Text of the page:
Which Wireless Security Standards Uses a 128-Bit Key?


5 min read

Angela Otero

Today, there are many wireless security standards available on the market. Which one uses a 128-bit key?

Wireless networks, although purposeful, can also be dangerous. Four different WiFi security protocols protect data trading. Each uses a standard Bit Key number that enhances protection against hackers or malicious software.

Wired Equivalent Protection (WEP), WiFi Protected Access 2 (WPA2), and WiFi Protected Access 3 (WPA3) use 128-bit keys. Even though they use the same amount of bits, they offer different protection levels.

I’ll go into more detail below.

What is a Wireless Security Standard?

Wireless Security Standards are protocols that encrypt information in wireless networks.

The WiFi Alliance created them. Their role is to keep all data hidden and secure wireless connections. They protect any communication that happens in such channel systems. Their purpose is to create powerful and impenetrable barriers against hackers.

Their operation method includes encrypting data transfer using a specific number of bits. That happens by using cryptographic keys to randomized data.

Wireless Security Standard includes:

  • Wired Equivalent Protection (WEP)
  • WiFi Protection Access (WPA)
  • WiFi Protection Access 2 (WPA2)
  • WiFi Protection Access 3 (WPA3)

The first three (WEP, WPA, and WPA2) use symmetrical encryption, while WPA3 uses a different, more advanced authentication method.

Symmetrical encryption uses the same key to encrypt or decrypt data, while WPA3 generates new keys for every data unit.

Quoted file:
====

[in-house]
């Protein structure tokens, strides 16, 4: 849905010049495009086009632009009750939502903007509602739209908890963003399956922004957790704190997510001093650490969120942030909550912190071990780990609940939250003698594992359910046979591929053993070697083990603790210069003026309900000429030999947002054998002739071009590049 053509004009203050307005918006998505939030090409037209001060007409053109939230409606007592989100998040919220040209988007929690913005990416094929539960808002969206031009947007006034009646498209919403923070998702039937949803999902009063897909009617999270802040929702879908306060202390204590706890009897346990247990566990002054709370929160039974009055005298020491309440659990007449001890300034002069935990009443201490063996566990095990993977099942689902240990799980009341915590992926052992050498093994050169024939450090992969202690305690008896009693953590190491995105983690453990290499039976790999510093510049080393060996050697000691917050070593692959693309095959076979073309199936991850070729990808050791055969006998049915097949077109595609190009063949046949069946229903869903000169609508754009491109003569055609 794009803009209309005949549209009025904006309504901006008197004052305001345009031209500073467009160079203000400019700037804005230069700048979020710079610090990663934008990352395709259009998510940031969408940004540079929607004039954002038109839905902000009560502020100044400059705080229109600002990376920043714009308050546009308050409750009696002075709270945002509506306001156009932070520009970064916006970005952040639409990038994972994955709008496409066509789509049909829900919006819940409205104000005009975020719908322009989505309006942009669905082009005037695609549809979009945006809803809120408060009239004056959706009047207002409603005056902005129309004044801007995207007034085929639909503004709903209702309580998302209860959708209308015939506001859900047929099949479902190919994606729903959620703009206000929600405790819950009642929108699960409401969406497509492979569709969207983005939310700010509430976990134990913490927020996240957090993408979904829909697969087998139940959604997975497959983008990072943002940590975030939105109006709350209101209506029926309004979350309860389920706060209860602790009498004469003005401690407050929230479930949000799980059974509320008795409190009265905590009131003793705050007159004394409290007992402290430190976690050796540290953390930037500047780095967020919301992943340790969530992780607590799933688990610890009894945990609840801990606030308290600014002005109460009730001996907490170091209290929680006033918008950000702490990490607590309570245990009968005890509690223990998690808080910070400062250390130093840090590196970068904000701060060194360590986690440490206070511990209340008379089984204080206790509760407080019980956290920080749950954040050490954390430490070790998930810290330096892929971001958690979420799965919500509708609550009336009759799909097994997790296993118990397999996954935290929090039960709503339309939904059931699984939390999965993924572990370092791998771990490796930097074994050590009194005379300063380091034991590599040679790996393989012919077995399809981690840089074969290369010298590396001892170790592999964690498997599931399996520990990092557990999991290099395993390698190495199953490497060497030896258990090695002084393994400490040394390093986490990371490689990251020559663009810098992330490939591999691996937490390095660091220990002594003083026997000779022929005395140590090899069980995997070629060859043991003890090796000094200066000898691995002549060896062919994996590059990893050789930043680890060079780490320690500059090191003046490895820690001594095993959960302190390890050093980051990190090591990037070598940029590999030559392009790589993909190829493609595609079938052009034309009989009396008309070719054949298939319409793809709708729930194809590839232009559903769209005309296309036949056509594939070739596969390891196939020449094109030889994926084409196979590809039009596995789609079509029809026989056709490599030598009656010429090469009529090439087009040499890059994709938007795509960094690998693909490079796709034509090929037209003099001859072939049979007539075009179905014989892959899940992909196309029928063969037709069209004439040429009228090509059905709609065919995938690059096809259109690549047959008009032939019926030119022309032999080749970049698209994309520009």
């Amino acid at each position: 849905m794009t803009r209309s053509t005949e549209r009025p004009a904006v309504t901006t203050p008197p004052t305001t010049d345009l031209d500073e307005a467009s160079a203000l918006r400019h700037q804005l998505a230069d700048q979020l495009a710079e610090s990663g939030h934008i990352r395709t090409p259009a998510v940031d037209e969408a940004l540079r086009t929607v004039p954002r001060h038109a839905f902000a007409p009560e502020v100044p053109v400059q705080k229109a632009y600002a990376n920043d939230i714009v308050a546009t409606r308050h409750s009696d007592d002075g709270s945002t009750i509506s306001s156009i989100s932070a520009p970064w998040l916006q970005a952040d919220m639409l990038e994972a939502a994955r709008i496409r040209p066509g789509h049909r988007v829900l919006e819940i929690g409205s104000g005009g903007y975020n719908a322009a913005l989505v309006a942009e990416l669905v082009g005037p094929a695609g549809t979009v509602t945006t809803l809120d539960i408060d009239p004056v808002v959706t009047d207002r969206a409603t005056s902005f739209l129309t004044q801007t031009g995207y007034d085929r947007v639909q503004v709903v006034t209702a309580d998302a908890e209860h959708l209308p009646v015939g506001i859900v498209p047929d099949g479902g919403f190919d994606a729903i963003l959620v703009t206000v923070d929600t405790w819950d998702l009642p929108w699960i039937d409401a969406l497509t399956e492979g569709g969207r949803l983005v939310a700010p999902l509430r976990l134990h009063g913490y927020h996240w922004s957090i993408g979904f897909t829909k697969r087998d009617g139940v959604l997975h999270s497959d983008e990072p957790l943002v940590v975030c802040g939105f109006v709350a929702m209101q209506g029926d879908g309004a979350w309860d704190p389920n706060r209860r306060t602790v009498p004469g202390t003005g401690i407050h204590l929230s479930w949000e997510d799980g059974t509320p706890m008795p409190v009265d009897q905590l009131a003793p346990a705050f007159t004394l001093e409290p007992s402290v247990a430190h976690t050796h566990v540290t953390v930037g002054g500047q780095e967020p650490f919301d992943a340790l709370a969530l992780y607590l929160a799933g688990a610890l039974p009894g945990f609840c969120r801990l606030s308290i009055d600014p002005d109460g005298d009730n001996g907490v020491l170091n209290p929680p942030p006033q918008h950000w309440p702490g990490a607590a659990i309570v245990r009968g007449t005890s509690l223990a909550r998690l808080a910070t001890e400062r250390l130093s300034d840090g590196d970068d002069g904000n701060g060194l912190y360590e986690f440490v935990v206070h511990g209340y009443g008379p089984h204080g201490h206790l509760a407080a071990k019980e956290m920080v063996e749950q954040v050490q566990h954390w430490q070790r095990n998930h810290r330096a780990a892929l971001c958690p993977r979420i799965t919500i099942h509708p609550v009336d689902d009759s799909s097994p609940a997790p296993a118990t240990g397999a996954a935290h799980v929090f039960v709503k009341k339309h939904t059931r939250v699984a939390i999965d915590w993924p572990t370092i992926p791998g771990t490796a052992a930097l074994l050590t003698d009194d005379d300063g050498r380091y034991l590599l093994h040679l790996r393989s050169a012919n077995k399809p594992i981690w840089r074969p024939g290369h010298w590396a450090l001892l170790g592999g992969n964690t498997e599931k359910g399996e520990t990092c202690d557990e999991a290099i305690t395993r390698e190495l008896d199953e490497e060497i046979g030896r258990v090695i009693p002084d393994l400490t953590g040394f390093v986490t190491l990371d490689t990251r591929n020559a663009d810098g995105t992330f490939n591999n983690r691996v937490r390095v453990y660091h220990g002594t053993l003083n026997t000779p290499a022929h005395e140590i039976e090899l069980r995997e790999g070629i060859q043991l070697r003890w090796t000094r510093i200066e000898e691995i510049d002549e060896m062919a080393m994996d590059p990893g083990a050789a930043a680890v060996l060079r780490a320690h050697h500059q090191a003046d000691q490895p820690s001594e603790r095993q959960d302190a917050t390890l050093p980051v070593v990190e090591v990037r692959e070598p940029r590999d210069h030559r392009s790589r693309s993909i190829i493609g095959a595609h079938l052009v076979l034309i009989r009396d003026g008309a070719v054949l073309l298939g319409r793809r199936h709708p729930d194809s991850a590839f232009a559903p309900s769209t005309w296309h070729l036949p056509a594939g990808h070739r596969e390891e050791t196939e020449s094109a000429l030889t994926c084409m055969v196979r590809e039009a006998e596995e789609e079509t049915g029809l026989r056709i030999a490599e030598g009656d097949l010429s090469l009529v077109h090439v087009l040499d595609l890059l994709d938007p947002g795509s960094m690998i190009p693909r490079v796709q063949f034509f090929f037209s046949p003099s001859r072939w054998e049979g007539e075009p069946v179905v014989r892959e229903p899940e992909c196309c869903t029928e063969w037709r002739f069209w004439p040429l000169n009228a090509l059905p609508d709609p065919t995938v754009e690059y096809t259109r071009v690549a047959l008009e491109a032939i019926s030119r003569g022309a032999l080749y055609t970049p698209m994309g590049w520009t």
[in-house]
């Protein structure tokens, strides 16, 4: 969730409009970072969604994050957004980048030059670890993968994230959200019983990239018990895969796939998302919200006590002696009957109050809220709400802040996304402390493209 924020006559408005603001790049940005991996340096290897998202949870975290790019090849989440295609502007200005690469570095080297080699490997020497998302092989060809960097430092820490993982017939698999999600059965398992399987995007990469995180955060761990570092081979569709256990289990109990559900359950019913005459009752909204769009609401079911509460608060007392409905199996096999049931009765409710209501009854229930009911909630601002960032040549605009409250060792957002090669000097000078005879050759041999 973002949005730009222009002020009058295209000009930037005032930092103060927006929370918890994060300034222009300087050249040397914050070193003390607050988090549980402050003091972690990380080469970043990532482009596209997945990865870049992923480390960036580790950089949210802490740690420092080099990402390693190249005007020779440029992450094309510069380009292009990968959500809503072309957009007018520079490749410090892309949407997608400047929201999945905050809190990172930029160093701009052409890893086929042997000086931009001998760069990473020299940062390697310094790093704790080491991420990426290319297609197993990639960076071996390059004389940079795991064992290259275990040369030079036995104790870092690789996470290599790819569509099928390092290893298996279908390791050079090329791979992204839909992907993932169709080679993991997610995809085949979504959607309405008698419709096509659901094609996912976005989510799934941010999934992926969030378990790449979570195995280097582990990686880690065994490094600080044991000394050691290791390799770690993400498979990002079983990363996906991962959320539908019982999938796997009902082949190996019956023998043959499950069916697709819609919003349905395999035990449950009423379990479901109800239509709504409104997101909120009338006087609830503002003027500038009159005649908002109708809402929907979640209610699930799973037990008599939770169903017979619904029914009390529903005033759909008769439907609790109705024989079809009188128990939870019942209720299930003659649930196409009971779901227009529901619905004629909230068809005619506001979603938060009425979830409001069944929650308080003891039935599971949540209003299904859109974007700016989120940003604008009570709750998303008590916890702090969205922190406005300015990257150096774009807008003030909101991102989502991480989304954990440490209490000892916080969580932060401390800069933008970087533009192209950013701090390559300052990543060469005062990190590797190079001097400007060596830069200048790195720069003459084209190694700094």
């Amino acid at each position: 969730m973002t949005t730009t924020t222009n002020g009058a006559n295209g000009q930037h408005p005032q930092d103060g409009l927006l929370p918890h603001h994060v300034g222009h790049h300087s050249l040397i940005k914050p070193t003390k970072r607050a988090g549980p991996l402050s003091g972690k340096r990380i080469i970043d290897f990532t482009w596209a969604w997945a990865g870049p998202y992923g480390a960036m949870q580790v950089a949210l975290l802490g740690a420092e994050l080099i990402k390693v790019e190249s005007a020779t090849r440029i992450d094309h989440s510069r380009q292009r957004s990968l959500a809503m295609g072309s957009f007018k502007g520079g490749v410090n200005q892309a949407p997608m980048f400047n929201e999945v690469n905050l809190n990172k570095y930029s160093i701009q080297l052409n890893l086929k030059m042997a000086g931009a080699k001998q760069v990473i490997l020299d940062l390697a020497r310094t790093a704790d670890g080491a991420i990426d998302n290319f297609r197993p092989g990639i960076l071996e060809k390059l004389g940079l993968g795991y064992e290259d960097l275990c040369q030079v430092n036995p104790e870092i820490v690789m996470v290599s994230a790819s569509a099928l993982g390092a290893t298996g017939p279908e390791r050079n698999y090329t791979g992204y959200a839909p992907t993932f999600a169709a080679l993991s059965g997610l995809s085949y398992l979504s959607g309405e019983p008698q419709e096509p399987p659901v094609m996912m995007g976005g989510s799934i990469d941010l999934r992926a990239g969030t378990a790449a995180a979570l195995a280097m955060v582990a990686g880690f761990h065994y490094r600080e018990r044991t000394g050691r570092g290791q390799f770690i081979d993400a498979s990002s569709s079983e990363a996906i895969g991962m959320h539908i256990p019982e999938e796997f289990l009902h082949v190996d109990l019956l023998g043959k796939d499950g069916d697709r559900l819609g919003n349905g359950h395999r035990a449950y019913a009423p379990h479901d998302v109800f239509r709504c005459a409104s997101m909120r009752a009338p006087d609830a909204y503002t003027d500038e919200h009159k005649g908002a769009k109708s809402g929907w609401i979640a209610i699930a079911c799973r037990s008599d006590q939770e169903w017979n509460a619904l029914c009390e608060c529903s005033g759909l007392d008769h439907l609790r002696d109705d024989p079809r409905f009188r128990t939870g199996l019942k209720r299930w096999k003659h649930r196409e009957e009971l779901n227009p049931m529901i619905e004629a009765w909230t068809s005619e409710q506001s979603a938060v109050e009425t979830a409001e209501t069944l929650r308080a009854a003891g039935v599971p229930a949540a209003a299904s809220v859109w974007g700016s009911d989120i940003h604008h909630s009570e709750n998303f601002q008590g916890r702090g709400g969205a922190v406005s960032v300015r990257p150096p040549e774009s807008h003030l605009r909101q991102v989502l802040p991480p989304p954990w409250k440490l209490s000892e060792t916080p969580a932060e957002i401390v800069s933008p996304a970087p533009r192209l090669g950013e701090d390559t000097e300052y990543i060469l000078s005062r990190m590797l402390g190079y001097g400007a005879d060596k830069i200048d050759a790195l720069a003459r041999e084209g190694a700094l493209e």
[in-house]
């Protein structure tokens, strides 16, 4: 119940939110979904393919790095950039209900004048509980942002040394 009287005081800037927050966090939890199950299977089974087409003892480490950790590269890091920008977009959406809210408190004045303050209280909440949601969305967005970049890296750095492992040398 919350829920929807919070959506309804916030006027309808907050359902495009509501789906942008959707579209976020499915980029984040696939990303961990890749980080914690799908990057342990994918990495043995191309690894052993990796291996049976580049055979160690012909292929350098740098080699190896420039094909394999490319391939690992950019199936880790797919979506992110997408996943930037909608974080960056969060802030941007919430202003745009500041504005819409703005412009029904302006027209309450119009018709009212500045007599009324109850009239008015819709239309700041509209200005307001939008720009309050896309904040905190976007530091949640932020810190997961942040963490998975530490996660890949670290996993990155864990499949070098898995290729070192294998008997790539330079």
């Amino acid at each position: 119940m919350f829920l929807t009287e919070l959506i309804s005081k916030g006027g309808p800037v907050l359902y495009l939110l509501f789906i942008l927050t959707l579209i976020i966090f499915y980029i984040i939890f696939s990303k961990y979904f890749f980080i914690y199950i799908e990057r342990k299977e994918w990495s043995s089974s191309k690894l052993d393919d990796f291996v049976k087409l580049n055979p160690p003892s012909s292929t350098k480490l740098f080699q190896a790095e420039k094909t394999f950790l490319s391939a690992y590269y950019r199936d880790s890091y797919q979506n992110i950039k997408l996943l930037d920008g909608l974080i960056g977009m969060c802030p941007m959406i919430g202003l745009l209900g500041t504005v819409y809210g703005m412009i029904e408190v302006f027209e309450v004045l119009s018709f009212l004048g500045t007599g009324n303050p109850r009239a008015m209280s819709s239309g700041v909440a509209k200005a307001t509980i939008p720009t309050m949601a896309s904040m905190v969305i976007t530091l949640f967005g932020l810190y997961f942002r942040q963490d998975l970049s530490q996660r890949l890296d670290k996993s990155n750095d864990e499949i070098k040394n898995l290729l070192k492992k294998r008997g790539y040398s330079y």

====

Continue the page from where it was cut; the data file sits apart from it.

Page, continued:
They are crucial for data protection since wireless networks are far less secure than wired ones.

What is WEP?

WEP is Wired Equivalent Protection.

It was established as a security standard in the year 1999. It is the oldest one created and thus vulnerable to breaches due to technological advancements.

WiFi security uses encrypting with 64-bit and 128-bit keys.

It was taken down in 2004.

What is WPA?

WiFi Access Protection is the descendant of WEP.

It was released in 2003. This WiFi security protocol was created by the WiFi Alliance to address the issues of WEP.

It uses 256-bit keys and the TKIP (Temporal Key Integrity Protocol). TKIP creates new bits for every package or unit of data.

It is more potent than WEP but inefficient for the technology used nowadays.

What is WPA2?

WiFi Protection Access 2 is WPA-updated hardware.

Their main attribute is the Advanced Encryption Standard – AES Block Cipher function. The key size can be 128-bit, 192-bit, or 256-bit. No matter the size of the key, the encryption is executed in 128-bit blocks.

The AES Encryption Algorithm enhances the authentication and encryption of data. That is why WiFi Protected Access 2 is the second-best security protocol.

The AES Block Cipher function replaces the Temporal Key Integrity Protocol.

What is WPA3?

WiFi Protected Access 3 is the final and most optimal security protocol.

It does not use the Advanced Encryption Standard.

It uses Simultaneous Authentication of Equals (SAE), which is a new type of authentication method. Its primary role is to minimize password cracking. SAE provides a unique key to each WiFi authentication.

WPA3 has two modes:

  • Personal
  • Enterprise

Both use the SAE.

WPA3 Personal allows more optimal authentication based on not necessarily complex passwords. It uses a 128-bit key.

WPA3 Enterprise is to replace WPA2 in the longterm. It utilizes 192-bit keys as opposed to WPA2 Personal.

Which of The Wireless Security Protocols Use 128-Bit Keys?

As shown above, out of the four protocols, only three use a 128-bit key.

  • Wired Equivalent Protection
  • WiFi Protection Access 2
  • WiFi Protection Access 3

Although WiFi Protection Access uses a 256-bit key, WPA2 and WPA3 have additional encryption and authentication systems that protect data.

Wrapping Up

The WiFi alliance manages and certifies all protocols.

WEP, WPA2, and WPA3 use a 128-bit key (among other keys). WPA, which has been characterized as inefficient, uses a 256-bit key.

The four WiFi Security Standards offer different defense levels.

WEP is considered discontinued because hackers can easily penetrate it.

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